Bolstered by this new narrative, and a full-throated reinvention as a powerhouse warrior, Steppenwolf strides through the film as a challenging burden for our heroes to overcome. He’s consistently one slip-up away from completely overtaking them, which allows them to become genuinely heroic when their villain is finally slain. One would probably argue that he’s more threatening in this film than Darkseid himself.
That, however, might actually be a bit of a problem. The once great orator Darkseid, succumbs to communicating in generic threatening mumbles for most of the film, making poor use of Ray Porter appropriately menacing voice. This is a shame too as the slow, and deliberate teasing before his arrival is done almost flawlessly. Viewers will find themselves leaning forward in expectation of his arrival, only for him to never set more than one foot through the door, leaving a less than full impression.
This whole portion of the film really is hard to consider. It must be remembered that this exists as a fulfillment of Snyder’s vision, but it does seem a bit odd to deliver a tease which one knows will never be fulfilled. It’s here though where viewers might be thankful that there’s no follow up because Snyder’s trademark lack of awareness about his own ideas rears its head. Even when the introduction of the New Gods, Darkseid and Apokolips are genuinely epic, it is inherently tied to the Knightmare world which is incredibly tonally disparate from the rest of the film, as well as simply what most audiences want.
It looks cool though. Darkseid’s design is rather spot on. A lot of the designs are actually and that’s one of the successes of the film. Steppenwolf’s new design is intimidating and otherworldly, which couples menacingly with the Parademons design.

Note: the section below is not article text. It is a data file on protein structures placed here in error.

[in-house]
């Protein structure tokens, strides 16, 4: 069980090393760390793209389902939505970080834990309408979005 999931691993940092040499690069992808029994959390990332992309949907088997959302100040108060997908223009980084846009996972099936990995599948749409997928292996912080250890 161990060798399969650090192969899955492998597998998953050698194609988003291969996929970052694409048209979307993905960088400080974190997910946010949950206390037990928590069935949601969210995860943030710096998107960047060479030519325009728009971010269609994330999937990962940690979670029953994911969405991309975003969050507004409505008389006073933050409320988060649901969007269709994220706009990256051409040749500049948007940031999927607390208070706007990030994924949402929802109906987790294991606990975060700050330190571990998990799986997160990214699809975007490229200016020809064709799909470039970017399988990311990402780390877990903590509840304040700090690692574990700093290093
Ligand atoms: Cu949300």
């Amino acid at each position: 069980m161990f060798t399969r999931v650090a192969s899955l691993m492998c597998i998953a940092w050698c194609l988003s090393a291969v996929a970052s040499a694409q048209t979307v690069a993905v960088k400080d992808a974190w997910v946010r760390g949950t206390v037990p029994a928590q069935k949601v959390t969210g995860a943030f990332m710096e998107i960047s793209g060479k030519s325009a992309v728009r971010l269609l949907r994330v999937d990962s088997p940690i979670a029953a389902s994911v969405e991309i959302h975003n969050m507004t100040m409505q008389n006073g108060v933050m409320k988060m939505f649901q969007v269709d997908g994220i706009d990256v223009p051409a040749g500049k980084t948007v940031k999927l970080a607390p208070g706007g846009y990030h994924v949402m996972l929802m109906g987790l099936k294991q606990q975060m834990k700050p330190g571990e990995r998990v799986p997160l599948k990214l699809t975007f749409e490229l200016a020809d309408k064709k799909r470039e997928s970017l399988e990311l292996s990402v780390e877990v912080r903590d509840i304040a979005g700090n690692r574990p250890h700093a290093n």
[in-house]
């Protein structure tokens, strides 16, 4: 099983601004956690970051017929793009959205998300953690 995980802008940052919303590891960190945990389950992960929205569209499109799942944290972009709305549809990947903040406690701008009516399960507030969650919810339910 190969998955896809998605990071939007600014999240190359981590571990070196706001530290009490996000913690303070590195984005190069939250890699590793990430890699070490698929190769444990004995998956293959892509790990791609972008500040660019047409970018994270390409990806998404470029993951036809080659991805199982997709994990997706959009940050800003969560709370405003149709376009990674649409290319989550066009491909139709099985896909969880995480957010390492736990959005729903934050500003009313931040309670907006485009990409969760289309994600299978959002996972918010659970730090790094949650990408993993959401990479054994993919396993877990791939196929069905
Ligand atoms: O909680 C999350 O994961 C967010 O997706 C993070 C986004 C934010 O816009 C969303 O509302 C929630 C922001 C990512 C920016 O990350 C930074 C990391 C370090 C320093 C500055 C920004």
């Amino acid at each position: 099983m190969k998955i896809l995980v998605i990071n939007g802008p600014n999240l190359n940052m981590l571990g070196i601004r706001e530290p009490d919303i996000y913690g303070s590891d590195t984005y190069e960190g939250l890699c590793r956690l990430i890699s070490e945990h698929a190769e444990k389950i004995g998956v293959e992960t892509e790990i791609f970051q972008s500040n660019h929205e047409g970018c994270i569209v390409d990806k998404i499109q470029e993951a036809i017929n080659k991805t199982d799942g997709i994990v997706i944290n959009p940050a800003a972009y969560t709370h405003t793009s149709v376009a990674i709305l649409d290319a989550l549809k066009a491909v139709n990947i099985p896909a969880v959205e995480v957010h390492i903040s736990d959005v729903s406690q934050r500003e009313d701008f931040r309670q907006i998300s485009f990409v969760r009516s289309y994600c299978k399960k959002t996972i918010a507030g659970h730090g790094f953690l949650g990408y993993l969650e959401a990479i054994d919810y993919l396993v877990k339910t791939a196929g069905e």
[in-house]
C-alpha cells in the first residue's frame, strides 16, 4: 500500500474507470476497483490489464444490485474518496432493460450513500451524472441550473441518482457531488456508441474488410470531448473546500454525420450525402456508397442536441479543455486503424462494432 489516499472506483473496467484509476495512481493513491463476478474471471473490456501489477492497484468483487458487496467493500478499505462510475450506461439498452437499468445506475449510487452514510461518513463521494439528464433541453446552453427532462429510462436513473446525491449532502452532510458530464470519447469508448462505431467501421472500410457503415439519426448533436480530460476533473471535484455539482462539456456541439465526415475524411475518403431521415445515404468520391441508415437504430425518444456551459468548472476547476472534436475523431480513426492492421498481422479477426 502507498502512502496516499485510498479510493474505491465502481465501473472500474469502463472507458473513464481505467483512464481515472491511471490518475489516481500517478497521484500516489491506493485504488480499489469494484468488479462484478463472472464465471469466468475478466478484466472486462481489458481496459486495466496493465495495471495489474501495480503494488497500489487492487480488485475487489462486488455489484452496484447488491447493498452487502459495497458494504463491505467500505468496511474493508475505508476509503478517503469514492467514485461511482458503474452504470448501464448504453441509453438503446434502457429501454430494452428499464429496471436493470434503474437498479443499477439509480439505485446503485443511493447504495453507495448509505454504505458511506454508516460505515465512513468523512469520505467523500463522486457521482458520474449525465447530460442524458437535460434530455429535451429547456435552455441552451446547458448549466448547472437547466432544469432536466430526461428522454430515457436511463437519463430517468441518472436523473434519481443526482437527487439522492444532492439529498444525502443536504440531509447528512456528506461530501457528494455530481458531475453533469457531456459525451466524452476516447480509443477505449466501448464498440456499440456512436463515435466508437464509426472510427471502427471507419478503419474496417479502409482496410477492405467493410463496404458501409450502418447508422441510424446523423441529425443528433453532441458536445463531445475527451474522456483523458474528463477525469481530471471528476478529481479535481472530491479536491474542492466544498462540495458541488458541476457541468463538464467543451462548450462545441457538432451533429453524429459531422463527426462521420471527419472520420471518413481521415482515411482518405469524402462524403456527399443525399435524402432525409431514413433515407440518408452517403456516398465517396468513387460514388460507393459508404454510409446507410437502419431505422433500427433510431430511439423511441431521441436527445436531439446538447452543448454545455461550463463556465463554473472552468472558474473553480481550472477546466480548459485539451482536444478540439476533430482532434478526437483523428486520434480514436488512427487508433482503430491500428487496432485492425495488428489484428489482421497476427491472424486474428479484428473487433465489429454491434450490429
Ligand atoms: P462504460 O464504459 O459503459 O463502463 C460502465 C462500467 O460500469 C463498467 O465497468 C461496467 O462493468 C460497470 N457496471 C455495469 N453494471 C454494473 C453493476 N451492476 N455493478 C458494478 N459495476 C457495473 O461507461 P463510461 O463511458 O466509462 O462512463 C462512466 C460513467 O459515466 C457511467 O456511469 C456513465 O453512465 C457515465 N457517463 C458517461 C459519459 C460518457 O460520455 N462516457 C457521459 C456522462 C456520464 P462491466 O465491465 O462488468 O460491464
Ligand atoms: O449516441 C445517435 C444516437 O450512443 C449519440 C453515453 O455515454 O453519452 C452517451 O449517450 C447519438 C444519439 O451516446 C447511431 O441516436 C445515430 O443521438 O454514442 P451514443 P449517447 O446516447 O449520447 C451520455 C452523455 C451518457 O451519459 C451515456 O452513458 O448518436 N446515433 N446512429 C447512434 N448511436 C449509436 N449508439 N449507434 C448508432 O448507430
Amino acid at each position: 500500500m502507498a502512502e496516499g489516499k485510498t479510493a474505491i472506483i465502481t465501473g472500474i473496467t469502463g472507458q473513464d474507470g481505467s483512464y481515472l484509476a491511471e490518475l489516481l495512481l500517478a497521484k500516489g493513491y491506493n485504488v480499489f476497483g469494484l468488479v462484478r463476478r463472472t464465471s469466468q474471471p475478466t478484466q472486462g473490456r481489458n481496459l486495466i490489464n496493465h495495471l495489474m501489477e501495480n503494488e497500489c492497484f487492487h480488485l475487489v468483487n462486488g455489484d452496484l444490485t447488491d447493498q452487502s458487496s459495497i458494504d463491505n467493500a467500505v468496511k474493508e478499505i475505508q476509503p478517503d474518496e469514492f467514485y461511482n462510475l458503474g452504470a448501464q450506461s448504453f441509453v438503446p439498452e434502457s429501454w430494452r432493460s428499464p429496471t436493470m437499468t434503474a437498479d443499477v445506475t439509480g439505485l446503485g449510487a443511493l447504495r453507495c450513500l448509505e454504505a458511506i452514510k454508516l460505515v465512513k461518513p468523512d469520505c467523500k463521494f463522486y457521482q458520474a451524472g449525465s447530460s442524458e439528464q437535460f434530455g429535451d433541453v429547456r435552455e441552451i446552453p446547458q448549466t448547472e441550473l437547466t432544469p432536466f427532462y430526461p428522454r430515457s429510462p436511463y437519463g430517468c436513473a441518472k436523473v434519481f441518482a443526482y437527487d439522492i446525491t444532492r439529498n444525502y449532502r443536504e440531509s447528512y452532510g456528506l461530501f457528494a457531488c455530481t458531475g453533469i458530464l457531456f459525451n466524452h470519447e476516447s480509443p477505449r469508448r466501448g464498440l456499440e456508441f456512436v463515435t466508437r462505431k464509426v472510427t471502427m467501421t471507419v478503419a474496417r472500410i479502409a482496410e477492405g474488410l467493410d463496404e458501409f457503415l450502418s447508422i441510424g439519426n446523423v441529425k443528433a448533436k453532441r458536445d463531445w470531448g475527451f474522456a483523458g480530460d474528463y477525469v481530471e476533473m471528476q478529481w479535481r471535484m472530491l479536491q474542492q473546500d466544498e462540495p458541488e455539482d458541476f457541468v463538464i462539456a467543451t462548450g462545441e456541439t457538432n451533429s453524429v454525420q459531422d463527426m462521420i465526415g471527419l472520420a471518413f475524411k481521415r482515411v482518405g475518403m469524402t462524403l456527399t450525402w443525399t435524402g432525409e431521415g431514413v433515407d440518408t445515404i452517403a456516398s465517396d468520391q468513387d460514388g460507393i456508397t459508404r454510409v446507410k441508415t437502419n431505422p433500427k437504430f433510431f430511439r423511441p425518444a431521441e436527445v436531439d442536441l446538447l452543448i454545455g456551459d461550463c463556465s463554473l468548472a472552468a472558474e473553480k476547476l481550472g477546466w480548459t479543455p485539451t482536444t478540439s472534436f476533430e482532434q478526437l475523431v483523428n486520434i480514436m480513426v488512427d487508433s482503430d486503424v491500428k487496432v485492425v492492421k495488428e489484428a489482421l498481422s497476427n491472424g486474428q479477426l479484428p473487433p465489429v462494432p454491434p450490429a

While it was a known quantity beforehand, it should also be noted that almost all of the superhero costumes look effectively awesome. Batman and Wonder Woman carry over from Batman v Superman: Dawn of Justice, and the Aquaman and Flash suits are effective interpretations of their characters into Snyders world of grand, epic storytelling.
Cyborg is the one that visually doesn’t work though. Often his look is visually confusing, while sometimes the small part of his face which is the only part of Ray Fisher viewers can see seems to pop out separate from the body which gives an odd impression of a floating head. It’s not a design which could be considered cool, or which should reappear in another film.
Most of the CGI in the film is good though. It’s not often that it suffers, and in many cases with Steppenwolf and Darkseid, it’s downright beautiful. It’s also put to work very effectively in creative ways displaying the Justice League’s powers. The foremost of which is how the Flash’s superspeed is depicted. What could’ve just been either a copy of X-Men: Days of Future Past’s Quicksilver, or Avengers: Age of Ultron’s Quicksilver is able to find its own unique visual identity in doing a little bit of both, while also bringing something new to the table. It’s this new depiction, which sees lightning strobe and freeze frames of where Flash has been appearing all around which is exciting and gives The Flash’s speed a fresh aura.
While this film struggles under the weight of its premise, it’s often its likable characters which are able to escape out from under it. Ezra Miller’s Flash, Ben Affleck’s Batman and Ciaran Hinds’ Steppenwolf elevate a film which is a clear improvement over the theatrical release, however, it’s never quite enough to make it a truly great film. Much of this can be laid at the feet of Zack Snyder’s fundamental misunderstanding of Superman, which would have him punch someone into the ground while they try to get up a comical amount of times, without once trying to speak to them. Following this film The Flash, Aquaman, Wonder Woman, Batman and maybe even Cyborg should be followed up on, but this Superman should be left here. He’s tainted by misrepresentation and it’s time for his story to end.